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Resource World - Apr-May 2016 - Vol 14 Iss 3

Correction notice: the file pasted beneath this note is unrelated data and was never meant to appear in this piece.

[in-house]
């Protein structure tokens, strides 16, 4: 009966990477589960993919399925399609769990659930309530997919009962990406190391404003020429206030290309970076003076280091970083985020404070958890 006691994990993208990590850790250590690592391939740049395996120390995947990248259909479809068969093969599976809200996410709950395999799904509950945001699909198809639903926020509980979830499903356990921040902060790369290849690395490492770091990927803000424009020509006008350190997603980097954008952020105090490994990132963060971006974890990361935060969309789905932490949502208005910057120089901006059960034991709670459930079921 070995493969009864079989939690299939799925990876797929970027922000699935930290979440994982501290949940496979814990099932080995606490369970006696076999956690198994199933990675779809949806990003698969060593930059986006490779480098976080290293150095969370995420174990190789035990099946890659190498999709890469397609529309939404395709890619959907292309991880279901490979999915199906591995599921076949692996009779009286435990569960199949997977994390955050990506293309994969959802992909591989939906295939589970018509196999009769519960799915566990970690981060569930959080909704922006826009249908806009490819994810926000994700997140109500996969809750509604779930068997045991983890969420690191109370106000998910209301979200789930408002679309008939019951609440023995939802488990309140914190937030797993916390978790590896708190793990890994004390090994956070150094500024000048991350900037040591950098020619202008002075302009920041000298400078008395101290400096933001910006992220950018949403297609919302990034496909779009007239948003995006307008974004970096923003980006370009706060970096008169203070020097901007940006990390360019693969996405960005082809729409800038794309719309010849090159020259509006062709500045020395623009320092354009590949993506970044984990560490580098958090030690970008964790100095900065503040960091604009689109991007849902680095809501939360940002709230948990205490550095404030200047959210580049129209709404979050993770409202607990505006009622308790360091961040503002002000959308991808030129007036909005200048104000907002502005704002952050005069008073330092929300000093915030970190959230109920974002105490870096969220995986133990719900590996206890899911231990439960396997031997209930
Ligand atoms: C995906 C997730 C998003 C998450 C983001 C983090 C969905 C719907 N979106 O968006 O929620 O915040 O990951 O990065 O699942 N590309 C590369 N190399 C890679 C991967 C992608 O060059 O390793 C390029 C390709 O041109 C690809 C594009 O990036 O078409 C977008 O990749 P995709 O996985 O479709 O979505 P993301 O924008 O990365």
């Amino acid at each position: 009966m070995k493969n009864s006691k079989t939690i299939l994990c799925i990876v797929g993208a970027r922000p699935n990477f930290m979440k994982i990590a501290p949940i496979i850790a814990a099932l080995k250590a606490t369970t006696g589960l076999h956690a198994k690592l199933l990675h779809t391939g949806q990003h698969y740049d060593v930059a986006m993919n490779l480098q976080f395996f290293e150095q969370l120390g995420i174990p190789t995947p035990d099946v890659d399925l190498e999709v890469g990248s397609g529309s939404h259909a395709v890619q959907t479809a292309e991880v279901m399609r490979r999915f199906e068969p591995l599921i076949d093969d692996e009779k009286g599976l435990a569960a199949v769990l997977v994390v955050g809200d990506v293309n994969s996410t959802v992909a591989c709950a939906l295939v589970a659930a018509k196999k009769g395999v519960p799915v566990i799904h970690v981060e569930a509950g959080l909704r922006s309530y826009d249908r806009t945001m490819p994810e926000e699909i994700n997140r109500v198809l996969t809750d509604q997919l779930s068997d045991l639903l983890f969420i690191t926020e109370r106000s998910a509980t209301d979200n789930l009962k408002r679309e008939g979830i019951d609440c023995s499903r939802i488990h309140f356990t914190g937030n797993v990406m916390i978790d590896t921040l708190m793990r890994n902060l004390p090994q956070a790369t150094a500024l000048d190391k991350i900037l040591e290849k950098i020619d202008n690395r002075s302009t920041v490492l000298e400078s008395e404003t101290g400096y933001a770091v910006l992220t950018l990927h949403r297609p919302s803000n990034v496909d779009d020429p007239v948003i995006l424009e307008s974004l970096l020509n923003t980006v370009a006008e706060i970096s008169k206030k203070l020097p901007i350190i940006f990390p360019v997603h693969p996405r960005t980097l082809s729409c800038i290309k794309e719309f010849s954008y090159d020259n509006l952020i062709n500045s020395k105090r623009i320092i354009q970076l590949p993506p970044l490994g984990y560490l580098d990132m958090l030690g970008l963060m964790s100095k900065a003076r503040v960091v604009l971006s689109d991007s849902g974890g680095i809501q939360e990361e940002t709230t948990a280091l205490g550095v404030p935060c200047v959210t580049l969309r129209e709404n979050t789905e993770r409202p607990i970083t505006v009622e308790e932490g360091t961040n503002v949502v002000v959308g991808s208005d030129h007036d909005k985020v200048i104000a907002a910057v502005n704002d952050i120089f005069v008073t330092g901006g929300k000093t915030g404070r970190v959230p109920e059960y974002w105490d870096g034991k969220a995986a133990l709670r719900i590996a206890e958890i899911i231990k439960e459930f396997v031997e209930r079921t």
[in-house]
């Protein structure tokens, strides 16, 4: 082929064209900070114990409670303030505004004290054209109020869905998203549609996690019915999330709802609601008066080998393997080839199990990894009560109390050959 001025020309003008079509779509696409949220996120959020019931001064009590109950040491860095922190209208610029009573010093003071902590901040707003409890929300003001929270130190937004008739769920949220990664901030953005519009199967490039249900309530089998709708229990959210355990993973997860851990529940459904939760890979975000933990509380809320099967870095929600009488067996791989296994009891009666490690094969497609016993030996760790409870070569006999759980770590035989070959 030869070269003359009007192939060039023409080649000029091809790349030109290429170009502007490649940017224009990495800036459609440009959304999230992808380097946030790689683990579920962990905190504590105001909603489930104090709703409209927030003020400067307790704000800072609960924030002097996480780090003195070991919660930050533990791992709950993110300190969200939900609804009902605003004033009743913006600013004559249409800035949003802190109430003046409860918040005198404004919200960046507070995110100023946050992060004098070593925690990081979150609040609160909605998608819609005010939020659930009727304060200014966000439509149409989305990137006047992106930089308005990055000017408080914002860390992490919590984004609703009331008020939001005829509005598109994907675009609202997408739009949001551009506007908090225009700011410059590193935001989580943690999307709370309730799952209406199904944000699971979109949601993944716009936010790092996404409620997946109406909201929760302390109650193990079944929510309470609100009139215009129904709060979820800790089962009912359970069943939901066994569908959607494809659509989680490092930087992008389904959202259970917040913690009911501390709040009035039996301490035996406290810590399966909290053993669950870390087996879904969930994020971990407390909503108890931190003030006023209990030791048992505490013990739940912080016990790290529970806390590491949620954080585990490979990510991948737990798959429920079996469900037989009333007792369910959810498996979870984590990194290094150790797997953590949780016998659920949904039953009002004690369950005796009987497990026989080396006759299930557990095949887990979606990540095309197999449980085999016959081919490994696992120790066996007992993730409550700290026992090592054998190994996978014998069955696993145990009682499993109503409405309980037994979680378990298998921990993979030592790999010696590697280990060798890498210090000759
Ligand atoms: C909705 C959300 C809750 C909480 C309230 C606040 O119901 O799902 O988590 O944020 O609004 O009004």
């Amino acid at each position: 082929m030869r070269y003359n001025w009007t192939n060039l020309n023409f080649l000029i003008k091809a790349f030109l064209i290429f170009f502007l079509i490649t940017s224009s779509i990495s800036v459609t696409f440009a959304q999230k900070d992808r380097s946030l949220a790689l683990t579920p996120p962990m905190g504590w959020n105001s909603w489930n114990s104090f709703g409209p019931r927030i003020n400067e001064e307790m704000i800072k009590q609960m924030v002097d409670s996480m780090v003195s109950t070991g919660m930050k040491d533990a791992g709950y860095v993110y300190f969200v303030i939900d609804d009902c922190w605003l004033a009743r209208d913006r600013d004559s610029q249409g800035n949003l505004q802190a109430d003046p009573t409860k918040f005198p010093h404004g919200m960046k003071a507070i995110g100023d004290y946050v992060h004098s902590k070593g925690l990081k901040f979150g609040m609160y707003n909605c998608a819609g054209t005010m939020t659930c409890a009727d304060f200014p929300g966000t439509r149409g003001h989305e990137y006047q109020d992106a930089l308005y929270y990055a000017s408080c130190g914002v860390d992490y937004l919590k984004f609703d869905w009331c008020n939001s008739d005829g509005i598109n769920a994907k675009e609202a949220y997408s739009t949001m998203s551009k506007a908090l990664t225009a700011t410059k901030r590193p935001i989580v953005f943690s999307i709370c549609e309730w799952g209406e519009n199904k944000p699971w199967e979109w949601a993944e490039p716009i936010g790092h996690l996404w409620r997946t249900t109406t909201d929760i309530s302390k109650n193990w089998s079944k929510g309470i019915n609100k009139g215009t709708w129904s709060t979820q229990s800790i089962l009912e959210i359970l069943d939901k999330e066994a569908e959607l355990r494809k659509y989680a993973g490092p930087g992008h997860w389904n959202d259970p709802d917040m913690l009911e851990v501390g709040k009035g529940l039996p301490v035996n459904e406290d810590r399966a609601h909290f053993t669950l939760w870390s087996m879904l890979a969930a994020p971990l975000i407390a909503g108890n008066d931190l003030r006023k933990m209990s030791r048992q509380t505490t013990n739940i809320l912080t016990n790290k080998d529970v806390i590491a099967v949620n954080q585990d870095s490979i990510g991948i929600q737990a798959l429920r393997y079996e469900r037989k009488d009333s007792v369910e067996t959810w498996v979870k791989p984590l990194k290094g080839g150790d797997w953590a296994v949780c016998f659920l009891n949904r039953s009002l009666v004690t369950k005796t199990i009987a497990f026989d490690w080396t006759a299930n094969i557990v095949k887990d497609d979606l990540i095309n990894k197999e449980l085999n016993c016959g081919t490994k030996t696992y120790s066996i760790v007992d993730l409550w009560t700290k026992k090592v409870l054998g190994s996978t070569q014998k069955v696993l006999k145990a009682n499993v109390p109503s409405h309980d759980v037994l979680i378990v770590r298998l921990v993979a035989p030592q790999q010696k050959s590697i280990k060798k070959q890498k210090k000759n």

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34 A P R I L / M A Y 2 0 1 6 T he short answer is yes. Numerous supply and demand statistics clearly point to that conclusion. The real question is not will the uranium price will rise but when? "Uranium is trading around US $30/ lb," said Peter Dasler, President and CEO of CanAlaska uranium [CVV-TSXV; CVVUF-OTCQB; DH7-FSE] in an interview. "There is a lot of extra supply in the mar- ket because of stockpiles created when Japanese reactors were taken off-line for safety concerns after Fukushima." "These stockpiles are being reprocessed and enriched so that they effectively do more work," said Dasler. "This enriched uranium is being sold onto the market and also helping to depress the price." According to the World Nuclear Association, the effect of Japanese reac- tor shut-downs was dramatic. In 2010, just before the Japanese earthquake and Tsunami, demand for uranium for nuclear power plants was 167 million lbs. About 142 million lbs U 3 O 8 came from mines and 23 million lbs were sourced from second- ary supply. This left a 2 million-lb deficit. In 2014, demand from reactors was 175 million lbs, 148 million lbs were mined and 43 million lbs were sourced from sec- ondary stockpiles. This left a 16 million lb surplus. This drop in demand has been devastating to the uranium market However, fundamentals are chang- ing and a supply-side deficit is being predicted by analysts. The Japanese government approved plans to source 20-22% of its electrical needs from nuclear power. Towards that end, Japan's National Regulation Authority has received 24 reac- tor restart applications and five have been approved for restart. Dasler believes the market is just now considering the impact the restart of Japanese reactors will have on the supply side. When you add that to the Chinese commissioning a new reactor every month Dasler feels that we will see speculators come into the market long before stock- piles are used up. "Don't forget, in order to start up a reactor you will need twice as much uranium in the first year as you will in ongoing use. Most reactors won't even start up operations until they have stockpiled at least seven years of uranium," he said. "I believe we will see a sudden increase in demand to secure a guar- anteed uranium stockpile supply." When we look at some of the statis- tics compiled by various sources like the World Nuclear Association, IAEA country profiles and the European and American nuclear societies, the facts all point to sig- nificant increases in future demand. This increase in uranium demand cannot be met by current mine supply. • There are 440 commercial nuclear power reactors operable in 31 countries with over Is uranium poised for a renaissance? by Thomas Schuster uRANIuM Cameco Corp.'s underground Rabbit Lake uranium mine in the Athabasca Basin about 700 km north of Saskatoon, Saskatchewan. Photo courtesy Cameco Corp.

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